Some weeks ago I discovered some interesting historic facts about the village Herrlingen. For me it was always this cosy Swabian village with a supermarket and a train station close to my home.
From 1926-1933 there was a boarding school for Jewish children in Herrlingen. It was founded by the educator Anna Essinger who led the school according to the Montessori principles. In 1933 she emigrated with some of the children to England. And the school existed there until the end of the war as Bunce Court School in Otterdon. After 1933 the Nazis used the buildings as a temporary camp for old Jewish people before they were sent to concentration camps.
However Herrlingen seems to be realtively well-known for Erwin Rommel, the so-called desert fox. Rommel lived 2 years with his family in one of the houses that had belonged to the boarding school before. It is said that Rommel was forced to kill himself in Herrlingen in 1945. Today there is a memorial stone for Rommel and a little museum for all the German and international fans.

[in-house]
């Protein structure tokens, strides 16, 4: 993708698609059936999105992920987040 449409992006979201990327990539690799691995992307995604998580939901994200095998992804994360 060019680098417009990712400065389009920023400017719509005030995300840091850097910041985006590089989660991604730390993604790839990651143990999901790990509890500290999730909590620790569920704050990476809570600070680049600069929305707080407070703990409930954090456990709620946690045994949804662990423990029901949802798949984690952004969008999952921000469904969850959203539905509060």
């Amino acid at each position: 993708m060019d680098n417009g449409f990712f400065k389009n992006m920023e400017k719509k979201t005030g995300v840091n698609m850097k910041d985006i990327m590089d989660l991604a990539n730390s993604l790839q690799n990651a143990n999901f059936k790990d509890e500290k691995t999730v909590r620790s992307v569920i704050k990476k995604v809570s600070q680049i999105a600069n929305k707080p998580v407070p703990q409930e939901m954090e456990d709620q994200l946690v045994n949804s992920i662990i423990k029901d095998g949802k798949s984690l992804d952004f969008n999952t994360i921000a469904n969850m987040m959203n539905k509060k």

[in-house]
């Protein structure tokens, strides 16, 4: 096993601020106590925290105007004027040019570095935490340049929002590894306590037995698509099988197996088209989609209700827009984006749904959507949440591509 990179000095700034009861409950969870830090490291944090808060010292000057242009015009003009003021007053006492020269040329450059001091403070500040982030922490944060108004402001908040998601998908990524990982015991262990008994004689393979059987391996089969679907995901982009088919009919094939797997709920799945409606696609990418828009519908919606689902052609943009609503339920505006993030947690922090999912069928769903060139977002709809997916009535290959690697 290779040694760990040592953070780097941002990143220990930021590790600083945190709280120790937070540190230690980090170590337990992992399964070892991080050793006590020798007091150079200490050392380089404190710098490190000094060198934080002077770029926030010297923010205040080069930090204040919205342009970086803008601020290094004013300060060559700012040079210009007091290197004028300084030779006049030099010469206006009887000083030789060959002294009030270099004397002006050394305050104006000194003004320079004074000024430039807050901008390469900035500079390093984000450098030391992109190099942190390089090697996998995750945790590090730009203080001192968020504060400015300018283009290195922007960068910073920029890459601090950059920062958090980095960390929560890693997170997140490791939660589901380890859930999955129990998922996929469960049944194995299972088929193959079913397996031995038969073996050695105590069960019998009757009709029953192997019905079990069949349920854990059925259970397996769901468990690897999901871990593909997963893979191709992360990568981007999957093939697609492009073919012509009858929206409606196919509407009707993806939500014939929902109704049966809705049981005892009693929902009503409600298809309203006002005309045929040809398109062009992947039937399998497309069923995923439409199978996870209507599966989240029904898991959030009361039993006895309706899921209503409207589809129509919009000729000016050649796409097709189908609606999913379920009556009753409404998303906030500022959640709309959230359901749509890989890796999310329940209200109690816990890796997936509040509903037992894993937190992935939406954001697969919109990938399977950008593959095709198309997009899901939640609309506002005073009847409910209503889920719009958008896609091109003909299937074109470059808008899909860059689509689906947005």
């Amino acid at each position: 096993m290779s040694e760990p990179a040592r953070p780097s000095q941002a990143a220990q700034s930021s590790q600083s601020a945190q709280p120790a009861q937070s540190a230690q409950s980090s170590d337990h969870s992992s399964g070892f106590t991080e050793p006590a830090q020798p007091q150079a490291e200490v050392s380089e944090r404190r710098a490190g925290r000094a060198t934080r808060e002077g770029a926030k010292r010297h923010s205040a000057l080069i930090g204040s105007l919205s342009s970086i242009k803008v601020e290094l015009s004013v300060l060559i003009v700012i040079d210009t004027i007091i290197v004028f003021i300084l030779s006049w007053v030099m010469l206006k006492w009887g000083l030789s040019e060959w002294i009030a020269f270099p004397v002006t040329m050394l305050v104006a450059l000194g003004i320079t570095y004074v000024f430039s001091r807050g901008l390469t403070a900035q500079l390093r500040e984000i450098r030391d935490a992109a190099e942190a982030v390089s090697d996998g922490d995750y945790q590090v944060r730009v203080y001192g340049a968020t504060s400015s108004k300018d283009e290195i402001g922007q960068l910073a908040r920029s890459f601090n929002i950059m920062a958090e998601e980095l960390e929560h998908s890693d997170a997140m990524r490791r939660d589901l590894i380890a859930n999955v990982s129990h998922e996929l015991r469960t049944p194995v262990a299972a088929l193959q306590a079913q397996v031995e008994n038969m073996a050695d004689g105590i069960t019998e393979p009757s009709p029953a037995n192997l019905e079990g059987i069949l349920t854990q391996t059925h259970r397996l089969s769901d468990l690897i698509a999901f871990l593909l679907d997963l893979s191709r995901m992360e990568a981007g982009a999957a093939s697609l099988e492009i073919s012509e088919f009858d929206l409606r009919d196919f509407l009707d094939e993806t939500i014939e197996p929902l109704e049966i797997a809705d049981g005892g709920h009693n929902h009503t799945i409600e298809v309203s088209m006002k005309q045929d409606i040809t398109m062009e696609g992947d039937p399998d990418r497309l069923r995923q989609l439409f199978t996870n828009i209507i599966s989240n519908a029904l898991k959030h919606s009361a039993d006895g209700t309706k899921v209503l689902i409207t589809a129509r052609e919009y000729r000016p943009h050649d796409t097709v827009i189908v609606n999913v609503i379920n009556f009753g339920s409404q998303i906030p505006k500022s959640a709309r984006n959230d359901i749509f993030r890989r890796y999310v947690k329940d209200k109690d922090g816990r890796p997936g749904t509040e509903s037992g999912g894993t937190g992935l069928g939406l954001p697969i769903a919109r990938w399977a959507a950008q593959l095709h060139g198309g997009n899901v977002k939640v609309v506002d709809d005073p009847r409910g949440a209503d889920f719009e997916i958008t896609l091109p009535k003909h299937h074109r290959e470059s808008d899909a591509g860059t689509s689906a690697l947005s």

While the whole Rommel-history seems to be documented quite well, there is little to find out about the Jewish history that ended in the 1930s in Herrlingen. The organisation for tracking Jewish roots in Southern Germany, Alemannia Judaica, has documented a lot of facts about Anna Essinger and her school. And there is PDF-article with pictures from the boarding school. (both in German)
Only some years ago the life and works of Richard Liebermann, a deaf painter, were rediscovered. He was teaching art classes in the Herrlingen boarding school. In 1940 he was sent to concentration camps in France, he survived and stayed in France after the war.
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